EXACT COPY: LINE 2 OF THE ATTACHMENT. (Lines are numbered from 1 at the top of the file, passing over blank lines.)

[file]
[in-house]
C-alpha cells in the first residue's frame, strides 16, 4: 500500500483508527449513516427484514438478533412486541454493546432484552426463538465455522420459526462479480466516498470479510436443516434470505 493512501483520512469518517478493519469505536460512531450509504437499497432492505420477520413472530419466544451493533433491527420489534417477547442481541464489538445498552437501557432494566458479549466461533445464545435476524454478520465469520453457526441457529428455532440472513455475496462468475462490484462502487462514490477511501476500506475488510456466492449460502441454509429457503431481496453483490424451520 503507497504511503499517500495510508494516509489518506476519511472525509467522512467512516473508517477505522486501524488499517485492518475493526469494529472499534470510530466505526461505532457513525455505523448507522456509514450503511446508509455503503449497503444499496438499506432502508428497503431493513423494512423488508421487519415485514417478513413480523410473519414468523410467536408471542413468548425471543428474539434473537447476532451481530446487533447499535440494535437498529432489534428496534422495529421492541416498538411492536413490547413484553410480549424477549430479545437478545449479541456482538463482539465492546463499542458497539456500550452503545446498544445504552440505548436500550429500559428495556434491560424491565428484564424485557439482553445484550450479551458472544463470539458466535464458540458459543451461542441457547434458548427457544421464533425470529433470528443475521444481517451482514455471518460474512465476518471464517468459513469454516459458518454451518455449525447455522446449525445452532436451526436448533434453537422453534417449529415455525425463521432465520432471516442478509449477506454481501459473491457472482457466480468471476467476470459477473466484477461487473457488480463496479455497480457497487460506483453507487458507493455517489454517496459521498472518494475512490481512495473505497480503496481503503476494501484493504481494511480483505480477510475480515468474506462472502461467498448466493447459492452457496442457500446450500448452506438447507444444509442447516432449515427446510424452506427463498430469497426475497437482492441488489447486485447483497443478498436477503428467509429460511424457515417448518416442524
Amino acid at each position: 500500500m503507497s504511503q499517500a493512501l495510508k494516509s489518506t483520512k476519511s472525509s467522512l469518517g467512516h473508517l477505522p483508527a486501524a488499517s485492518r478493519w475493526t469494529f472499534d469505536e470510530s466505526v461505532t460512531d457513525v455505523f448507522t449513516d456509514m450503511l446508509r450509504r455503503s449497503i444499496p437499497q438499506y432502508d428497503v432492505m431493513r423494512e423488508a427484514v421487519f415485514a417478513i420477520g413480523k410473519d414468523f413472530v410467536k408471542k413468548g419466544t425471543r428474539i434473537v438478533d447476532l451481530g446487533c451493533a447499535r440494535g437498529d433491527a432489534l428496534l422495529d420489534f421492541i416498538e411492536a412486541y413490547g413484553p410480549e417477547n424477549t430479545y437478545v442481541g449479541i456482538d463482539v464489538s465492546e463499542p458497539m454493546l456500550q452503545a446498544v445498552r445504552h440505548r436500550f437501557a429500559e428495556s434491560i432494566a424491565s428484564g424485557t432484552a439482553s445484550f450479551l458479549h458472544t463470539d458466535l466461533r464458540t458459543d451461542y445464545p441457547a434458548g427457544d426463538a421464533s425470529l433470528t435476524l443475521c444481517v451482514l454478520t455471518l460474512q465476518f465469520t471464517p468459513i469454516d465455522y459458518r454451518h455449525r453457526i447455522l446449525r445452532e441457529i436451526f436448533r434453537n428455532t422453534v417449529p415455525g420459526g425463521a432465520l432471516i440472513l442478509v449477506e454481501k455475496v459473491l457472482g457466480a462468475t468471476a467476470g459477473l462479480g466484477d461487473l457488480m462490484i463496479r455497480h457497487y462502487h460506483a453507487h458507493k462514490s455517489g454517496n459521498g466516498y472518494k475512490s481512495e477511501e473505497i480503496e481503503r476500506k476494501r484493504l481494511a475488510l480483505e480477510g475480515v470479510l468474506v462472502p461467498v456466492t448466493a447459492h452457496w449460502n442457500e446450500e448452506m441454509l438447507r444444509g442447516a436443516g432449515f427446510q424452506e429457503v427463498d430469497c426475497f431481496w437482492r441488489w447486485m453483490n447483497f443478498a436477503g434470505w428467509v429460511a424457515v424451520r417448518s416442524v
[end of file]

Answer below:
C-alpha cells in the first residue's frame, strides 16, 4: 500500500483508527449513516427484514438478533412486541454493546432484552426463538465455522420459526462479480466516498470479510436443516434470505 493512501483520512469518517478493519469505536460512531450509504437499497432492505420477520413472530419466544451493533433491527420489534417477547442481541464489538445498552437501557432494566458479549466461533445464545435476524454478520465469520453457526441457529428455532440472513455475496462468475462490484462502487462514490477511501476500506475488510456466492449460502441454509429457503431481496453483490424451520 503507497504511503499517500495510508494516509489518506476519511472525509467522512467512516473508517477505522486501524488499517485492518475493526469494529472499534470510530466505526461505532457513525455505523448507522456509514450503511446508509455503503449497503444499496438499506432502508428497503431493513423494512423488508421487519415485514417478513413480523410473519414468523410467536408471542413468548425471543428474539434473537447476532451481530446487533447499535440494535437498529432489534428496534422495529421492541416498538411492536413490547413484553410480549424477549430479545437478545449479541456482538463482539465492546463499542458497539456500550452503545446498544445504552440505548436500550429500559428495556434491560424491565428484564424485557439482553445484550450479551458472544463470539458466535464458540458459543451461542441457547434458548427457544421464533425470529433470528443475521444481517451482514455471518460474512465476518471464517468459513469454516459458518454451518455449525447455522446449525445452532436451526436448533434453537422453534417449529415455525425463521432465520432471516442478509449477506454481501459473491457472482457466480468471476467476470459477473466484477461487473457488480463496479455497480457497487460506483453507487458507493455517489454517496459521498472518494475512490481512495473505497480503496481503503476494501484493504481494511480483505480477510475480515468474506462472502461467498448466493447459492452457496442457500446450500448452506438447507444444509442447516432449515427446510424452506427463498430469497426475497437482492441488489447486485447483497443478498436477503428467509429460511424457515417448518416442524